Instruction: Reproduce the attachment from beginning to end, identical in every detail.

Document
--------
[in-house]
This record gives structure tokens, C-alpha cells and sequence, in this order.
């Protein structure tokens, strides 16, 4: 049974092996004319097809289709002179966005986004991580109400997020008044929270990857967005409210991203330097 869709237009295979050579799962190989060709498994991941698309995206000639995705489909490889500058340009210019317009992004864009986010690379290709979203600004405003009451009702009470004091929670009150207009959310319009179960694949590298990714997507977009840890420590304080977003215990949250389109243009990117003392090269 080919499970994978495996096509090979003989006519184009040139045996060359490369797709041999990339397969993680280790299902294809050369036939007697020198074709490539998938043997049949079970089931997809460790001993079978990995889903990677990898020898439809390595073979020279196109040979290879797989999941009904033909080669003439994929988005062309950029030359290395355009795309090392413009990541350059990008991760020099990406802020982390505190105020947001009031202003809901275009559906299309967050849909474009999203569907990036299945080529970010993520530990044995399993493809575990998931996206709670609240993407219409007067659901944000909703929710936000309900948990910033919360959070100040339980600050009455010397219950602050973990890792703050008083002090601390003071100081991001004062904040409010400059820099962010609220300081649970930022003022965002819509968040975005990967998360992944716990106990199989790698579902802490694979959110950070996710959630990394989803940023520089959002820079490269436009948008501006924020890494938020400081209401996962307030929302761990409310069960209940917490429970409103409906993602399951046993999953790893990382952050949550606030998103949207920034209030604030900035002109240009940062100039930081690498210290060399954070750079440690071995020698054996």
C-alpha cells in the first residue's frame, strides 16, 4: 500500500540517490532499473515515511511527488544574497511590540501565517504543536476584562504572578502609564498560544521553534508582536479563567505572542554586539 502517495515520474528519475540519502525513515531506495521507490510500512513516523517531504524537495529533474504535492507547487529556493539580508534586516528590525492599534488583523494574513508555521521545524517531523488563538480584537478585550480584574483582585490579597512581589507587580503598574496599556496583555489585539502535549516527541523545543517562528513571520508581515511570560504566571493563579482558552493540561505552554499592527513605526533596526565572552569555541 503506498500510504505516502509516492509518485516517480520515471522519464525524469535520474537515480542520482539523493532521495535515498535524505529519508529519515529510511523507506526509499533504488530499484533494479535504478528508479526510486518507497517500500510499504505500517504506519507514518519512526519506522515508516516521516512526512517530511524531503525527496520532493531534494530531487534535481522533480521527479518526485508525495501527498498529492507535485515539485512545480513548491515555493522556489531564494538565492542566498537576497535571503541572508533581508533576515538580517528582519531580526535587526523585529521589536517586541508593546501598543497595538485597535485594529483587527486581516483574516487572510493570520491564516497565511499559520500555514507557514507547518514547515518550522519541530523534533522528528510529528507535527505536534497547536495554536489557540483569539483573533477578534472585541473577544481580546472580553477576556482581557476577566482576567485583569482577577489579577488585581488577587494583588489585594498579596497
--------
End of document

[in-house]
This record gives structure tokens, C-alpha cells and sequence, in this order.
């Protein structure tokens, strides 16, 4: 049974092996004319097809289709002179966005986004991580109400997020008044929270990857967005409210991203330097 869709237009295979050579799962190989060709498994991941698309995206000639995705489909490889500058340009210019317009992004864009986010690379290709979203600004405003009451009702009470004091929670009150207009959310319009179960694949590298990714997507977009840890420590304080977003215990949250389109243009990117003392090269 080919499970994978495996096509090979003989006519184009040139045996060359490369797709041999990339397969993680280790299902294809050369036939007697020198074709490539998938043997049949079970089931997809460790001993079978990995889903990677990898020898439809390595073979020279196109040979290879797989999941009904033909080669003439994929988005062309950029030359290395355009795309090392413009990541350059990008991760020099990406802020982390505190105020947001009031202003809901275009559906299309967050849909474009999203569907990036299945080529970010993520530990044995399993493809575990998931996206709670609240993407219409007067659901944000909703929710936000309900948990910033919360959070100040339980600050009455010397219950602050973990890792703050008083002090601390003071100081991001004062904040409010400059820099962010609220300081649970930022003022965002819509968040975005990967998360992944716990106990199989790698579902802490694979959110950070996710959630990394989803940023520089959002820079490269436009948008501006924020890494938020400081209401996962307030929302761990409310069960209940917490429970409103409906993602399951046993999953790893990382952050949550606030998103949207920034209030604030900035002109240009940062100039930081690498210290060399954070750079440690071995020698054996």
C-alpha cells in the first residue's frame, strides 16, 4: 500500500540517490532499473515515511511527488544574497511590540501565517504543536476584562504572578502609564498560544521553534508582536479563567505572542554586539 502517495515520474528519475540519502525513515531506495521507490510500512513516523517531504524537495529533474504535492507547487529556493539580508534586516528590525492599534488583523494574513508555521521545524517531523488563538480584537478585550480584574483582585490579597512581589507587580503598574496599556496583555489585539502535549516527541523545543517562528513571520508581515511570560504566571493563579482558552493540561505552554499592527513605526533596526565572552569555541 503506498500510504505516502509516492509518485516517480520515471522519464525524469535520474537515480542520482539523493532521495535515498535524505529519508529519515529510511523507506526509499533504488530499484533494479535504478528508479526510486518507497517500500510499504505500517504506519507514518519512526519506522515508516516521516512526512517530511524531503525527496520532493531534494530531487534535481522533480521527479518526485508525495501527498498529492507535485515539485512545480513548491515555493522556489531564494538565492542566498537576497535571503541572508533581508533576515538580517528582519531580526535587526523585529521589536517586541508593546501598543497595538485597535485594529483587527486581516483574516487572510493570520491564516497565511499559520500555514507557514507547518514547515518550522519541530523534533522528528510529528507535527505536534497547536495554536489557540483569539483573533477578534472585541473577544481580546472580553477576556482581557476577566482576567485583569482577577489579577488585581488577587494583588489585594498579596497